LinkedIn Best Practices on Networking for Legal Professionals (from a novice!)


I recently shared ‘The 10 Laws of LinkedIn’ blog based on recent ‘Quill uncovers’ webinars on the same subject featuring Yvonne BoatengSahar Farooqi and Stuart Kaye. Here’s what I learned about LinkedIn in our last webinar about how to get the very best out of the LinkedIn professional social media platform.

LinkedIn is straight-and-simple where business happens. While other social media sites do have a role to play in your business development plans, for most businesses, LinkedIn is the number one site for promoting your brand, connecting with prospective clients, generating leads for your business and recruiting staff.

The problem is not all law firms and legal professionals on LinkedIn are using it successfully. In fact, some are failing on a major scale. So how to take some baby steps to improve?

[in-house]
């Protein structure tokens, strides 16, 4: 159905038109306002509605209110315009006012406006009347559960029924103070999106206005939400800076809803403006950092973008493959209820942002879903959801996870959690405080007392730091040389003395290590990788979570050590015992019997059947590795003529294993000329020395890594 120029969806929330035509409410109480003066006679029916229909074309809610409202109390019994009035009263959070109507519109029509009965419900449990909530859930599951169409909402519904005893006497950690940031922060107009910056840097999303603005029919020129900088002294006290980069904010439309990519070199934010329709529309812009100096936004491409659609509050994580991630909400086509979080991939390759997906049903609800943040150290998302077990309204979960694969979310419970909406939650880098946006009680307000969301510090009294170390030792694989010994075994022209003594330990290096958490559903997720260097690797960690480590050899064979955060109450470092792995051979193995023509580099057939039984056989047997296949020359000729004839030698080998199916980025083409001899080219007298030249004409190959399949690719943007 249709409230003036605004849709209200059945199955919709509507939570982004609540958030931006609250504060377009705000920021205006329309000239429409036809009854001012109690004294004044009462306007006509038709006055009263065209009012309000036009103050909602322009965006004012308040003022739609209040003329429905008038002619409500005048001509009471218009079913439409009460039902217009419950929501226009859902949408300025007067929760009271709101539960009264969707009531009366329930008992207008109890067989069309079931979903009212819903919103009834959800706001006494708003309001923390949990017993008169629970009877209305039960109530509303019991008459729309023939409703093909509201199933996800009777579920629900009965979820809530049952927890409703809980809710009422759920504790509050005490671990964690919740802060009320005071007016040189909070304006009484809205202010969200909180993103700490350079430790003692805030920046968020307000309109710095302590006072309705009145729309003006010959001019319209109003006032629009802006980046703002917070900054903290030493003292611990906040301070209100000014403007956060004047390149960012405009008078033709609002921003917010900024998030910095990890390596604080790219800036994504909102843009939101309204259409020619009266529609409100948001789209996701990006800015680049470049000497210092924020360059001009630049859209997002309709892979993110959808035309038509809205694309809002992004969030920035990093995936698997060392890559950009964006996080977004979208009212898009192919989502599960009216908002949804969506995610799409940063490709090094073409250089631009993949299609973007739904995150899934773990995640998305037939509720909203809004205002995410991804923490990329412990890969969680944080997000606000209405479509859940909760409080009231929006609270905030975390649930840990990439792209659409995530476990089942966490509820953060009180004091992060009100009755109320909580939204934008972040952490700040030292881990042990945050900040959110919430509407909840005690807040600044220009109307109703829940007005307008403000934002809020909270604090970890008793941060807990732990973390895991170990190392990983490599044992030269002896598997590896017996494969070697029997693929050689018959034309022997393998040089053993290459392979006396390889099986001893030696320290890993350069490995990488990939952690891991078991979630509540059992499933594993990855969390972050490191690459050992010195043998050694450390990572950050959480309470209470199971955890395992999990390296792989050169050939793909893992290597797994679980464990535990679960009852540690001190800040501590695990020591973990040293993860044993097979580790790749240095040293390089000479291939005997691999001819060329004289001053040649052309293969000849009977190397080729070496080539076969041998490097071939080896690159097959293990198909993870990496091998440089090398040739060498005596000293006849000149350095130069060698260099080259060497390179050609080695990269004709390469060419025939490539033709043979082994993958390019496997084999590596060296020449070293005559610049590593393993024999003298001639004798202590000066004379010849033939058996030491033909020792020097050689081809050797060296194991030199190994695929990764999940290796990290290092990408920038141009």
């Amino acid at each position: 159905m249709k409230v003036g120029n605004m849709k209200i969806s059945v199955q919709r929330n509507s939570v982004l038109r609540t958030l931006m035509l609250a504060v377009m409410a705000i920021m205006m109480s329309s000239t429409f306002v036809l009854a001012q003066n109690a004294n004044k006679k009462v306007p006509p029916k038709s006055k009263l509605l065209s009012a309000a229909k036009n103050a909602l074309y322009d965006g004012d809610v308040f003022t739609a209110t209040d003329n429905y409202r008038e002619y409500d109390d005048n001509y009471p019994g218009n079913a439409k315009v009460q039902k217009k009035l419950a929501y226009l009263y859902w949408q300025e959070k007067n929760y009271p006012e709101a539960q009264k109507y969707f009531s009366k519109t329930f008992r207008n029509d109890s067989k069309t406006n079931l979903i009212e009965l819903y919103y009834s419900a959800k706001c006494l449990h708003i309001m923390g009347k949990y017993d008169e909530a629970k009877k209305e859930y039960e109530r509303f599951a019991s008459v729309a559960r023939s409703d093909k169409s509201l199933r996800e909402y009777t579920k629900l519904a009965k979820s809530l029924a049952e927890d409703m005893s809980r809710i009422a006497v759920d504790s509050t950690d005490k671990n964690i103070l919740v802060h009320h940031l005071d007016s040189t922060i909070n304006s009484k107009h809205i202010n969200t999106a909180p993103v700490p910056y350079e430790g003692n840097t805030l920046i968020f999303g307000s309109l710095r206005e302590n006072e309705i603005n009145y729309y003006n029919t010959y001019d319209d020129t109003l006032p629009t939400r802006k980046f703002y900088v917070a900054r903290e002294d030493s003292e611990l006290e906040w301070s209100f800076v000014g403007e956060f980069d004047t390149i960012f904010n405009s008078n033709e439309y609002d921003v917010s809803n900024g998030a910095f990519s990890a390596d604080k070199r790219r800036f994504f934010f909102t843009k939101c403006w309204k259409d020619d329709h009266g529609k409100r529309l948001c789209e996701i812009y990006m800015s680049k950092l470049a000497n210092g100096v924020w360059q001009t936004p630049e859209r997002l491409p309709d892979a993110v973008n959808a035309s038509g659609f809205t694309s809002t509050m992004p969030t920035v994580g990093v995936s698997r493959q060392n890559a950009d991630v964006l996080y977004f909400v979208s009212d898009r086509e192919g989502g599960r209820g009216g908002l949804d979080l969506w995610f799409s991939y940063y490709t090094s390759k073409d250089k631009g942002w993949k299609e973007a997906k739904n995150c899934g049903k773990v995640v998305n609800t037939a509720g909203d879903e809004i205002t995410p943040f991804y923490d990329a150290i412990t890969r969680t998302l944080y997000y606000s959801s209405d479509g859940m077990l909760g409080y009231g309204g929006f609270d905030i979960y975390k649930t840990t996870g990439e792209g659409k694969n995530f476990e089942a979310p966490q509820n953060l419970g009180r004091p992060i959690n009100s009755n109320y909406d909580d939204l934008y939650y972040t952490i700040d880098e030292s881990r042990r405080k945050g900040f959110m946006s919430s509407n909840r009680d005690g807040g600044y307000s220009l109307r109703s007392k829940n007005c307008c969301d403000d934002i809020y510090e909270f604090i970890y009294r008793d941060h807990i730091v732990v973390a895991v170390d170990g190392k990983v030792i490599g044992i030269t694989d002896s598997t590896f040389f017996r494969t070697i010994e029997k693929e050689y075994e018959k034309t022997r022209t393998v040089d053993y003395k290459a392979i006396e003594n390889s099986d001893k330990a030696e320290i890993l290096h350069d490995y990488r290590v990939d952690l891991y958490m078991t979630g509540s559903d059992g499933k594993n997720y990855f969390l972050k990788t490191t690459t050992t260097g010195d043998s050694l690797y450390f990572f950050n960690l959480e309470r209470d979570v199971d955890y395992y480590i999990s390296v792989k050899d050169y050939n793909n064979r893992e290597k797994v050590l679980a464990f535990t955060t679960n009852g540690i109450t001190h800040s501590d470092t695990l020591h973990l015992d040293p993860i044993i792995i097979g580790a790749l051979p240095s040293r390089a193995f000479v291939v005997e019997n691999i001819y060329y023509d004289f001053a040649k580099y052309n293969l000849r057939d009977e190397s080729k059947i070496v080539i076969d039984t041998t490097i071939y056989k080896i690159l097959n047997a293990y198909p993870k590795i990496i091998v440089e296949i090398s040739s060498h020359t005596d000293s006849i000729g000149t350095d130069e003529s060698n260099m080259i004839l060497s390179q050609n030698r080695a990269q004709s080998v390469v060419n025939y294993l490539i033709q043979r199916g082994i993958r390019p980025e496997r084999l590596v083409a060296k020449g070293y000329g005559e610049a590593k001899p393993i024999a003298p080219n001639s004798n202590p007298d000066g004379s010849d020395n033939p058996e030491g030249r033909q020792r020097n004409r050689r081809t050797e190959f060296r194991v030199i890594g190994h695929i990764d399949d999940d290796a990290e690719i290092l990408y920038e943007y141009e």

Here are five tips on how legal professional can use LinkedIn better and make the most of the marketing and networking opportunities available.



LinkedIn Tip #1: Amplify your network

It takes years of consistent effort to build a strong profile and grow your connections. But, without an audience, your LinkedIn activity is pointless, Sahar pointed out. If you’ve been in a business meeting or attended an event, seek out the other attendees and send a personalised connection request. If you don’t action it straight away, you’ll have forgotten by tomorrow!

LinkedIn Tip #2: Get your content, timing and follow-ups right

The adage ‘content is king’ applies to LinkedIn. Begin with baby steps – engage with prominent people in your niche by liking and commenting on their posts. This is a great strategy for two reasons: (1) it’s valuable research into what content works and what doesn’t, to inform your own content plan later, and (2) you’re putting your name in front of a much wider audience than your connections alone.